1. Davenport, England 50°N, 4°W “The object of the expedition was to complete the survey of Patagonia and Tierra del Fuego, commenced under Captain King in 1826 to 1830 - to survey the shores of Chile, Peru, and of some islands in the Pacific - and to carry a chain of chronometrical measurements round the World” December 27, 1831
2. Porto Praya, Cape Verde “The island would generally be considered as very uninteresting; 14°N, 23°W but to anyone accustomed only to an English landscape, the novel aspect of an utterly sterile land possesses a grandeur which more vegetation might spoil” January 16, 1832
3. Rio de Janeiro, Brazil 23°S, 43°W “The whole sea was in places furrowed by them; and a most extraordinary spectacle was presented, as hundreds, proceeding together by jumps, in which their whole bodies were exposed, thus cut the water” July 5th, 1832
4. Tierra del Fuego, Argentina 55°S, 73°W A group of Fuegians partly concealed by the entangled forest, were perched on a wild point overhanging the sea; and as we passed by, they sprang up and waving their tattered cloaks sent forth a loud and sonorous shout. The savages followed the ship, and just before dark we saw their fire, and again heard their wild cry. December 17, 1832
5. Maldonado, Uruguay About fifty years ago, under the old Spanish government, a small 34°S, 54°W colony was established here; and it is still the most southern position (lat. 41°) on this eastern coast of America, inhabited by civilized man. July 24, 1833
8. Bay of S. Carlos, Chile 42°S, 73°W At midnight the sentry observed something like a large star, which gradually increased in size till about three oclock, when it presented a very magnificent spectacle. By the aid of a glass, dark objects, in constant succession, were seen, in the midst of a great glare of red light, to be thrown up and to fall down January 15, 1835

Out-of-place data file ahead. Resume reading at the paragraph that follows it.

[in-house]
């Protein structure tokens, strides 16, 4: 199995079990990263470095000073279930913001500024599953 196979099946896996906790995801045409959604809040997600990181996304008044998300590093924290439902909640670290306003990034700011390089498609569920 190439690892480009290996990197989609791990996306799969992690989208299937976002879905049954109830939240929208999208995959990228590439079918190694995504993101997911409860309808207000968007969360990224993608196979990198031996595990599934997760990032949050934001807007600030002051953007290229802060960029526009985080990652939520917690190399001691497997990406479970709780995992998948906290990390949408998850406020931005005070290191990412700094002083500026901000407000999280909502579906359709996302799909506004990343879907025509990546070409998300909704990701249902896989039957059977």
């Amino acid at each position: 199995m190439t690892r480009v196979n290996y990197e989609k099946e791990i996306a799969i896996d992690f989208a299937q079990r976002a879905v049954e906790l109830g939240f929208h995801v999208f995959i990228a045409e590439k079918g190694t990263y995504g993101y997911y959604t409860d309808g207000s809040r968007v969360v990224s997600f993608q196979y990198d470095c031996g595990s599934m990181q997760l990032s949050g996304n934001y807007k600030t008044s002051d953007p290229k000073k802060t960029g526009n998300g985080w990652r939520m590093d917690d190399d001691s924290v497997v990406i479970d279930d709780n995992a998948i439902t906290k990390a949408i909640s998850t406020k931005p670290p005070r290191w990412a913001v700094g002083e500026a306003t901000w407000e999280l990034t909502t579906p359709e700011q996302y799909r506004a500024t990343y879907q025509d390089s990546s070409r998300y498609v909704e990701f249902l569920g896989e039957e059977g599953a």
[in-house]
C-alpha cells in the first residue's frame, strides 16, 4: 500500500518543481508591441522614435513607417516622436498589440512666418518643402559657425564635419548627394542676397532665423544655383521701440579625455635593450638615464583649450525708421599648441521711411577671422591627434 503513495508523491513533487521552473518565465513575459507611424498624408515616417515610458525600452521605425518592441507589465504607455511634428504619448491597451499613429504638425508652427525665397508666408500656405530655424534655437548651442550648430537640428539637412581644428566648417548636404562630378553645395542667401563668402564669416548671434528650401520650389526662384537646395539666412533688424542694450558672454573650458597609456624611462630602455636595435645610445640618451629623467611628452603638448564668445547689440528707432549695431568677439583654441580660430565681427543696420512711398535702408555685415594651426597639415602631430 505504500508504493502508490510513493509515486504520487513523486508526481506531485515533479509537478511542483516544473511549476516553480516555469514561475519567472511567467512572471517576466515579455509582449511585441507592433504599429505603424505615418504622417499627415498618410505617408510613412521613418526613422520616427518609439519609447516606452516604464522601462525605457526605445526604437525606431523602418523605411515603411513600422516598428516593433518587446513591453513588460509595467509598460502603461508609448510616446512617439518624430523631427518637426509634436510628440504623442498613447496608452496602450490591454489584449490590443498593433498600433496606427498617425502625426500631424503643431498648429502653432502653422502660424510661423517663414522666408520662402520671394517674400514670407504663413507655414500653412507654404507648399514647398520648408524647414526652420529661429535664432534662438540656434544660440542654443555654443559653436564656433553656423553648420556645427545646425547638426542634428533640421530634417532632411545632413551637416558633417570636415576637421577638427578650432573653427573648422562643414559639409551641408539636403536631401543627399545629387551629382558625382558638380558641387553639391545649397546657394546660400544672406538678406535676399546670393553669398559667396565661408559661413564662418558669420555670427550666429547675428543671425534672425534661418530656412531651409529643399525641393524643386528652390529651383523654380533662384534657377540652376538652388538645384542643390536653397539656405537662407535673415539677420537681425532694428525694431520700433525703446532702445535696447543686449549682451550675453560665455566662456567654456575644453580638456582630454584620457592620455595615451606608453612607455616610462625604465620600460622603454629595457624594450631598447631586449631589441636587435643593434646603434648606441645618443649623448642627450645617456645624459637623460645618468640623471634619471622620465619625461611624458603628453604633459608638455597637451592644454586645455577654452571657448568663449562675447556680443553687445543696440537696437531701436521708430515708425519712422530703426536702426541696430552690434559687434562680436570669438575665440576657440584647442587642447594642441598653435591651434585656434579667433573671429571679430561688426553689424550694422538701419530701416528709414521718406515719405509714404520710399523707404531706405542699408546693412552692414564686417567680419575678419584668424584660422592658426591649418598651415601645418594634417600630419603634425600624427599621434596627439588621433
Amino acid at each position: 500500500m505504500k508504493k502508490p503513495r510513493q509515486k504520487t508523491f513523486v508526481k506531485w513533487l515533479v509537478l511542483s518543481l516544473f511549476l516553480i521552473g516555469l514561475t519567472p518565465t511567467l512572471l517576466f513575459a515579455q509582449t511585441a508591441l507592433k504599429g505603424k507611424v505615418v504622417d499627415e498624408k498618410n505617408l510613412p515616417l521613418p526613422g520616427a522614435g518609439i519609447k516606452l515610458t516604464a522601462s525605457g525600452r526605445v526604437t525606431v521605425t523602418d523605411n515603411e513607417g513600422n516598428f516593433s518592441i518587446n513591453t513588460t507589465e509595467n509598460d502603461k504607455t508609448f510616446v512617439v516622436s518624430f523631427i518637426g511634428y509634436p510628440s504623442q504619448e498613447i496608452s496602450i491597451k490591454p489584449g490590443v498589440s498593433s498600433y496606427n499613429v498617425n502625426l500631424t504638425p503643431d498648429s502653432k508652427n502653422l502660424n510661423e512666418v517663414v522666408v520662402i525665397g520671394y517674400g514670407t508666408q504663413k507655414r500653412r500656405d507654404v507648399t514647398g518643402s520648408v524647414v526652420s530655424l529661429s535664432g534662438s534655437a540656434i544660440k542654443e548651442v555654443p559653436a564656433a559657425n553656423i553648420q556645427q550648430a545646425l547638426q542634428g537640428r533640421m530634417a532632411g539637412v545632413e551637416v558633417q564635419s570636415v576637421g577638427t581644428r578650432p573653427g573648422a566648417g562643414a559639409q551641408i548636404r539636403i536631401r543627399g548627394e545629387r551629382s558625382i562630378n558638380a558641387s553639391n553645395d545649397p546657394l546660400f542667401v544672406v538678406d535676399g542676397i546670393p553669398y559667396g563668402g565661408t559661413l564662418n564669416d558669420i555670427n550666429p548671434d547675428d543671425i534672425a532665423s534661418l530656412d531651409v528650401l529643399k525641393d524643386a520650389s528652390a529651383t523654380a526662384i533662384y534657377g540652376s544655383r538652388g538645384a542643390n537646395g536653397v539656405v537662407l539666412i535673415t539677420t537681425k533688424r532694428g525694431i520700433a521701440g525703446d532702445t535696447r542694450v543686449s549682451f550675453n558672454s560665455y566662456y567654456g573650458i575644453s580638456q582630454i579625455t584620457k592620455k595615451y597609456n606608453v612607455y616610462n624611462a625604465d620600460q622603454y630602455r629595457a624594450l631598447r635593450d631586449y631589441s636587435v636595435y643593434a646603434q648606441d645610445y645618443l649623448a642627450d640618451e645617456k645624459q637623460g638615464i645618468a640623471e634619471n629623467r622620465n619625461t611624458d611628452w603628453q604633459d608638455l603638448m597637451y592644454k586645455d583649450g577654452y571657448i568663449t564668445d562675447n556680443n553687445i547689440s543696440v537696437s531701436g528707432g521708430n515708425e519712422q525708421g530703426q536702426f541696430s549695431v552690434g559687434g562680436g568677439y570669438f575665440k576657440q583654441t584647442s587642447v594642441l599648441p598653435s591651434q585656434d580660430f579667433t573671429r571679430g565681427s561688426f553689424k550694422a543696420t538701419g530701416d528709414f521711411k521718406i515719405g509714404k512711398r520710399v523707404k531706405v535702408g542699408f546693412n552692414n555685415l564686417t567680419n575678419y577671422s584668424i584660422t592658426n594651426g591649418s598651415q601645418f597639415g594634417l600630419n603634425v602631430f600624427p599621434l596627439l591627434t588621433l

9. Valdivia, Chile 39°N, 73°W “The great shock took place at the time of low water; and an old woman who was on the beach told me that the water flowed very quickly, but not in great waves, to high-water mark, and then as quickly returned to its proper level; this was also evident by the line of wet sand.” February 20, 1835
10. Concepcion, Chile 37°S, 72°W “The whole coast being strewed over with timber and furniture as if a thousand ships had been wrecked. Besides chairs, tables, book-shelves, etc., in great numbers” March 4, 1835
11. Galapagos Islands 0°S, 4°W “...somewhat like that of a starling, and that of the fourth sub-group, Camarhynchus, is slightly parrot-shaped. Seeing this graduation and diversity of structure in one small, intimately related group of birds, one might really fancy that from an original paucity of birds in this archipelago, one species had been taken and modified for different ends...” September 15, 1835
12. Tahiti Island, French Polynesia 17°S, 149°W
12. Tahiti Island, French Polynesia 17°S, 149°W “As soon as we anchored in Matavai Bay, we were surrounded by canoes....” November 15, 1835
13. Sydney, Australia 33°S, 151°E “Beautiful villas and nice cottages are here and there scattered along the beach. In the distance stone houses, two and three stories high, and windmills standing on the edge of a bank, pointed out to us the neighborhood of the capital of Australia” January 12, 1836
15. Port Louis, Mauritius “When approaching the anchorage there was one striking view: an irregular 20°S, 57°E castle perched on the summit of a lofty hill, and surrounded by a few scattered fir-trees, boldly projected against the sky....” May 9, 1836
17. Falmouth, England 50°N, 5°W “...On the 2nd of October we made the shore, of England; and at Falmouth I left the Beagle, having lived on board the good little vessel nearly five years...” October 2, 1836